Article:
“You know, more and more people are speaking Spanish. It’s good that you’re learning.”
“Yep.” I didn’t tell him that I hated taking Spanish, and I wasn’t planning on taking any more that the required classes. It’s not because I didn’t want to hurt his feelings. It was because every time I talked about not really liking Spanish, I got a lecture about how Spanish was so useful. My patience was wearing thin that day. I wasn’t in the mood for a lecture.
“Well, it was good talking to you.”
As usual, my granddad’s abrupt goodbye surprised me. Every time we talk, he would finish a story and say goodbye almost in one breath. One moment he would be talking slowly and drawing out every detail of his stories. The next moment he was quickly getting off the phone.
“Um…okay,” I said. “It was good to talk to you, too.” My lie stirred up more guilt.
“I might be checking in on you every once in a while,” my granddad said. “And you can give me a call anytime.”
“Okay, I will,” I said, knowing I would never dream of calling him.
“See ya. And good luck at the game tonight.”
“Bye, baby!” My grandma called in the background.
“Bye,” I said.
I hung up the phone and let out a sigh relief, but my conscience was giving me fits. I didn’t enjoy hearing the same stories over and over again, but I knew it was no reason to ignore my granddad. It didn’t help that my mom called thirty minutes later to tell me about how he had immediately called her and told her that he enjoyed talking to me because we had so much in common.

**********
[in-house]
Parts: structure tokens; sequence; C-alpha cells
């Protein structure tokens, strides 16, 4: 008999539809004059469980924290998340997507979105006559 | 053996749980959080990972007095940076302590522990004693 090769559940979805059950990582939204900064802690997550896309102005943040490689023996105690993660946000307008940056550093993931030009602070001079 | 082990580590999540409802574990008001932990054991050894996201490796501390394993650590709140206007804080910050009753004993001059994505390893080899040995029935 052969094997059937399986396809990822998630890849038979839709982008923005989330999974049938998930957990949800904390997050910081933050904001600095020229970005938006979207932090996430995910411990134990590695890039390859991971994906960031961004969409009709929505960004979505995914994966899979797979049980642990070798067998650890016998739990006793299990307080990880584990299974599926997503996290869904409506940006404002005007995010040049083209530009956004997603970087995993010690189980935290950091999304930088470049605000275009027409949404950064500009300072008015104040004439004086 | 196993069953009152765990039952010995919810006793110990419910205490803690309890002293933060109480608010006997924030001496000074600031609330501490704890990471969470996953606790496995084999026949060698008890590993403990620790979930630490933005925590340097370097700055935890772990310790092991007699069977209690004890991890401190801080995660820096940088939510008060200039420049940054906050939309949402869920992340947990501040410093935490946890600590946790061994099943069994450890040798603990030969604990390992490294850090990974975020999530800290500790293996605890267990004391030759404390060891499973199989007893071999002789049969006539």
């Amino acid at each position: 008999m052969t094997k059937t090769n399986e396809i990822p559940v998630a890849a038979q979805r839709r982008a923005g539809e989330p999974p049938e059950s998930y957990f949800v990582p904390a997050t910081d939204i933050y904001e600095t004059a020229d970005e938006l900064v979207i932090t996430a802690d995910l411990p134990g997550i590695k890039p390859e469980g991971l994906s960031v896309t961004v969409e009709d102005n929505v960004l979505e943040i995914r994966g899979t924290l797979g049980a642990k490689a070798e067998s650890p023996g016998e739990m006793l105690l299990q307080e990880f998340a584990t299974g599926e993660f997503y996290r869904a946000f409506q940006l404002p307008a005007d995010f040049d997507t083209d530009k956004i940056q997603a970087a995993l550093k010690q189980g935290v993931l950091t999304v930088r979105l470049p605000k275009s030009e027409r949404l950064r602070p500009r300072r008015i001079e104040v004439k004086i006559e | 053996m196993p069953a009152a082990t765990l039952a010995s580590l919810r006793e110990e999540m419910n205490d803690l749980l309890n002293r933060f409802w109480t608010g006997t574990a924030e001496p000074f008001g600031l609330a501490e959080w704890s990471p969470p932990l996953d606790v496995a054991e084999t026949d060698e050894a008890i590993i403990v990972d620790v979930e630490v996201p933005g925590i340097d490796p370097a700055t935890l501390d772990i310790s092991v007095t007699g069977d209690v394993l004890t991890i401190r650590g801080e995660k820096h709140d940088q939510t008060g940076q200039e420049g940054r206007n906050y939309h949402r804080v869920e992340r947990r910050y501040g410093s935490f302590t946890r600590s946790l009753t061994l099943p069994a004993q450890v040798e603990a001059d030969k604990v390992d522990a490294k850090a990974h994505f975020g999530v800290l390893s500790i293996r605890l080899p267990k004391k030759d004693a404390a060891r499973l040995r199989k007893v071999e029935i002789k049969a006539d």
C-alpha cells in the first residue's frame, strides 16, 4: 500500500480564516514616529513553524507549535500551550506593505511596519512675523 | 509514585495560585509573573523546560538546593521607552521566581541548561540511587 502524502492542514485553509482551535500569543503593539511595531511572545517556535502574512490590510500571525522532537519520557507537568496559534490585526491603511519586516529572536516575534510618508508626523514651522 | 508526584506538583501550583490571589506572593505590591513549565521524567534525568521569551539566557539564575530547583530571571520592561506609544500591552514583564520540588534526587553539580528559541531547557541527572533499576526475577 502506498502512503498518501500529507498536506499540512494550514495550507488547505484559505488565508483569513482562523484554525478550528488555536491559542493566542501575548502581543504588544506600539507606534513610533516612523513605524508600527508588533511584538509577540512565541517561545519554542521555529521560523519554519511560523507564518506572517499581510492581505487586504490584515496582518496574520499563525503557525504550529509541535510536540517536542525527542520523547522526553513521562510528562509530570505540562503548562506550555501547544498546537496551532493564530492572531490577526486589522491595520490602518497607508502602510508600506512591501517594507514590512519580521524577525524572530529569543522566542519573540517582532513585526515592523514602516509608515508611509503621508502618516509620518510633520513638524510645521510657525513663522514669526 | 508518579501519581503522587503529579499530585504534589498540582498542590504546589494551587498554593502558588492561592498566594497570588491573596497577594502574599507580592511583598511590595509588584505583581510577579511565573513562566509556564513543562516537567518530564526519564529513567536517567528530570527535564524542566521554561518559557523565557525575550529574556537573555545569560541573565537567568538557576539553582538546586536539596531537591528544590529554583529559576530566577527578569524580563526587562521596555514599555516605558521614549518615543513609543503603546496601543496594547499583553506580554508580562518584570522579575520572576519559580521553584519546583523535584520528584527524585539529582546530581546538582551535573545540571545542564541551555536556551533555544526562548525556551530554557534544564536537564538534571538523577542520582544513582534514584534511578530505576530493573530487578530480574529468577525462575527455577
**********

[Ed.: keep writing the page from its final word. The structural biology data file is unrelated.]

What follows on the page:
“Did he ask about the columns?” my mom asked with a laugh because I’m sure she already knew the answer.
“Yeah,” I said. “And all the other stories, too.”
“You know why he tells those stories, right?”
“Those stories make him happy,” she said. “Every single time he tells them.”
“I wish I didn’t have to hear them every single time,” I muttered.
“Well, next time, listen for him.”
I promised I would.
I finally got to sleep, and I eventually forgot about the entire conversation until every Mizzou student at the game was surging forward to rush the field because we had beaten Oklahoma. I was jumping around and screaming, but more than anything, I was telling my friends about how my granddad predicted that we would win. It sounds cliché, but at that moment, my grandfather’s stories became more important to me. I felt as if we truly shared a love of Mizzou for the first time, and I understood what my mom meant about how telling those stories made him happy. I did the same thing when I told people over and over about how he thought we would win.
When I woke up the next morning, with my throat raw from cheering, I grabbed my phone and went through my contacts, hunting for the number.
“Hi, Granddaddy,” I said cheerfully.
“Hey, how ya doin?” he said. “I bet you’re happy after last night.
“Yeah,” I said with a grin. “You were right about the win.”
“You know, I went to Mizzou back in 1961,” my granddad said.
“Really?” I asked.
He started to tell the same story I had listened to just hours before, but this time I listened for him.